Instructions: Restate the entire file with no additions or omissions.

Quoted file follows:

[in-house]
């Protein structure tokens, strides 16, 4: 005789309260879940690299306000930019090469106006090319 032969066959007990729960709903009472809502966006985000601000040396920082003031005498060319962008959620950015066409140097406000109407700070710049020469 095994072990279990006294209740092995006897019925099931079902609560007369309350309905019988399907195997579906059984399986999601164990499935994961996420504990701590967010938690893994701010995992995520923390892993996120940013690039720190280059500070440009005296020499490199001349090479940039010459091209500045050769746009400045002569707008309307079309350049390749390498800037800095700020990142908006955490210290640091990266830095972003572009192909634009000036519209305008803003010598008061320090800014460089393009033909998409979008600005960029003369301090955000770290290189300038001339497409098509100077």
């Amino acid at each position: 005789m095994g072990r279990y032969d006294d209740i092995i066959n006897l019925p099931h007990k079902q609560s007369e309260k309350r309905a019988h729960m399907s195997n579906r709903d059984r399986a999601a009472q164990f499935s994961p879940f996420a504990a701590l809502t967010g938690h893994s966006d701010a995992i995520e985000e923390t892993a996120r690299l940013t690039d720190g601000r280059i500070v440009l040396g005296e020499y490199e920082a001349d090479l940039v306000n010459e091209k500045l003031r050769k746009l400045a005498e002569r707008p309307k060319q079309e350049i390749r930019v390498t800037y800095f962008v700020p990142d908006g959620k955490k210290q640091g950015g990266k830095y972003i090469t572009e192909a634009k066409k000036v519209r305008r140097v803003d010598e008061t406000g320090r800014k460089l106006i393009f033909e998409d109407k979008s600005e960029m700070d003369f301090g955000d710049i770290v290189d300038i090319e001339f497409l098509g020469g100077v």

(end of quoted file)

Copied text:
[in-house]
């Protein structure tokens, strides 16, 4: 005789309260879940690299306000930019090469106006090319 032969066959007990729960709903009472809502966006985000601000040396920082003031005498060319962008959620950015066409140097406000109407700070710049020469 095994072990279990006294209740092995006897019925099931079902609560007369309350309905019988399907195997579906059984399986999601164990499935994961996420504990701590967010938690893994701010995992995520923390892993996120940013690039720190280059500070440009005296020499490199001349090479940039010459091209500045050769746009400045002569707008309307079309350049390749390498800037800095700020990142908006955490210290640091990266830095972003572009192909634009000036519209305008803003010598008061320090800014460089393009033909998409979008600005960029003369301090955000770290290189300038001339497409098509100077």
């Amino acid at each position: 005789m095994g072990r279990y032969d006294d209740i092995i066959n006897l019925p099931h007990k079902q609560s007369e309260k309350r309905a019988h729960m399907s195997n579906r709903d059984r399986a999601a009472q164990f499935s994961p879940f996420a504990a701590l809502t967010g938690h893994s966006d701010a995992i995520e985000e923390t892993a996120r690299l940013t690039d720190g601000r280059i500070v440009l040396g005296e020499y490199e920082a001349d090479l940039v306000n010459e091209k500045l003031r050769k746009l400045a005498e002569r707008p309307k060319q079309e350049i390749r930019v390498t800037y800095f962008v700020p990142d908006g959620k955490k210290q640091g950015g990266k830095y972003i090469t572009e192909a634009k066409k000036v519209r305008r140097v803003d010598e008061t406000g320090r800014k460089l106006i393009f033909e998409d109407k979008s600005e960029m700070d003369f301090g955000d710049i770290v290189d300038i090319e001339f497409l098509g020469g100077v």